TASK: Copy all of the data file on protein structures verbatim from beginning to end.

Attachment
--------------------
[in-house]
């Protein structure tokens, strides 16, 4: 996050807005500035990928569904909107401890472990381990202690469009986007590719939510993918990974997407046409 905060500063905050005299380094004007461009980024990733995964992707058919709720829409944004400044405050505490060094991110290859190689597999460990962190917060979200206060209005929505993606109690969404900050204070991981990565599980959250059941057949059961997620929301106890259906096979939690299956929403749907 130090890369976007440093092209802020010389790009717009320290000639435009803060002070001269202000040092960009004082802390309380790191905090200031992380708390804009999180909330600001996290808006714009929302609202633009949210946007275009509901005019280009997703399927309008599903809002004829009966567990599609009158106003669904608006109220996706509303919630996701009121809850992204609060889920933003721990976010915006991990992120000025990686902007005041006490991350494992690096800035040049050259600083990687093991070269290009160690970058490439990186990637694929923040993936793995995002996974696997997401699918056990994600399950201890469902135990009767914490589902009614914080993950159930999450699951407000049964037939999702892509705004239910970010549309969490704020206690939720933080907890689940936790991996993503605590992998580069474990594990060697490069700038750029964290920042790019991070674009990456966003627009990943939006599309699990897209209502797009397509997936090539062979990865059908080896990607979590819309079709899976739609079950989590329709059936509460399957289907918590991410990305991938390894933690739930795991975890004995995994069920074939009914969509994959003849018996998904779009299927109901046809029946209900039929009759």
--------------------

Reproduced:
[in-house]
């Protein structure tokens, strides 16, 4: 996050807005500035990928569904909107401890472990381990202690469009986007590719939510993918990974997407046409 905060500063905050005299380094004007461009980024990733995964992707058919709720829409944004400044405050505490060094991110290859190689597999460990962190917060979200206060209005929505993606109690969404900050204070991981990565599980959250059941057949059961997620929301106890259906096979939690299956929403749907 130090890369976007440093092209802020010389790009717009320290000639435009803060002070001269202000040092960009004082802390309380790191905090200031992380708390804009999180909330600001996290808006714009929302609202633009949210946007275009509901005019280009997703399927309008599903809002004829009966567990599609009158106003669904608006109220996706509303919630996701009121809850992204609060889920933003721990976010915006991990992120000025990686902007005041006490991350494992690096800035040049050259600083990687093991070269290009160690970058490439990186990637694929923040993936793995995002996974696997997401699918056990994600399950201890469902135990009767914490589902009614914080993950159930999450699951407000049964037939999702892509705004239910970010549309969490704020206690939720933080907890689940936790991996993503605590992998580069474990594990060697490069700038750029964290920042790019991070674009990456966003627009990943939006599309699990897209209502797009397509997936090539062979990865059908080896990607979590819309079709899976739609079950989590329709059936509460399957289907918590991410990305991938390894933690739930795991975890004995995994069920074939009914969509994959003849018996998904779009299927109901046809029946209900039929009759």